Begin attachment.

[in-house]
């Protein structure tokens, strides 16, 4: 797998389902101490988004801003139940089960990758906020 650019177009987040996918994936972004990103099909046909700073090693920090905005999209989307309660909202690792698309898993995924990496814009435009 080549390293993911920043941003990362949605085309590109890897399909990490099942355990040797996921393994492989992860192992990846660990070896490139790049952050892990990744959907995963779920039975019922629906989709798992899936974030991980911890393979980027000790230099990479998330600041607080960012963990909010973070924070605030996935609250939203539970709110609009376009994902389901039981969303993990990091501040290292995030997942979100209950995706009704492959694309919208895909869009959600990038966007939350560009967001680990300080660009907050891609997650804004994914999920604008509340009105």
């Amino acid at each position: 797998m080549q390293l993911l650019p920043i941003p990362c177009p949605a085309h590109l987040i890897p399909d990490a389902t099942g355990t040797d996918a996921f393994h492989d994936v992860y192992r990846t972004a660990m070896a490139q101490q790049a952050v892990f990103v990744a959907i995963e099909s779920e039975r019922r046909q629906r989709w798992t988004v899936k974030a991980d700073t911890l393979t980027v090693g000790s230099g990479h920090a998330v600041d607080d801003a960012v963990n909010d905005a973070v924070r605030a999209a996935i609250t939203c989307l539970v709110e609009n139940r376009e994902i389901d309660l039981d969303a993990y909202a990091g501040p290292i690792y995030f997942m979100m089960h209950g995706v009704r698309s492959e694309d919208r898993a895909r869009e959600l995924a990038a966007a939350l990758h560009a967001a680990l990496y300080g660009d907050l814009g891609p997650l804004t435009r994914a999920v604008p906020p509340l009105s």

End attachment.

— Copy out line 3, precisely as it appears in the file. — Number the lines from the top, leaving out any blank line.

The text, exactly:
């Amino acid at each position: 797998m080549q390293l993911l650019p920043i941003p990362c177009p949605a085309h590109l987040i890897p399909d990490a389902t099942g355990t040797d996918a996921f393994h492989d994936v992860y192992r990846t972004a660990m070896a490139q101490q790049a952050v892990f990103v990744a959907i995963e099909s779920e039975r019922r046909q629906r989709w798992t988004v899936k974030a991980d700073t911890l393979t980027v090693g000790s230099g990479h920090a998330v600041d607080d801003a960012v963990n909010d905005a973070v924070r605030a999209a996935i609250t939203c989307l539970v709110e609009n139940r376009e994902i389901d309660l039981d969303a993990y909202a990091g501040p290292i690792y995030f997942m979100m089960h209950g995706v009704r698309s492959e694309d919208r898993a895909r869009e959600l995924a990038a966007a939350l990758h560009a967001a680990l990496y300080g660009d907050l814009g891609p997650l804004t435009r994914a999920v604008p906020p509340l009105s």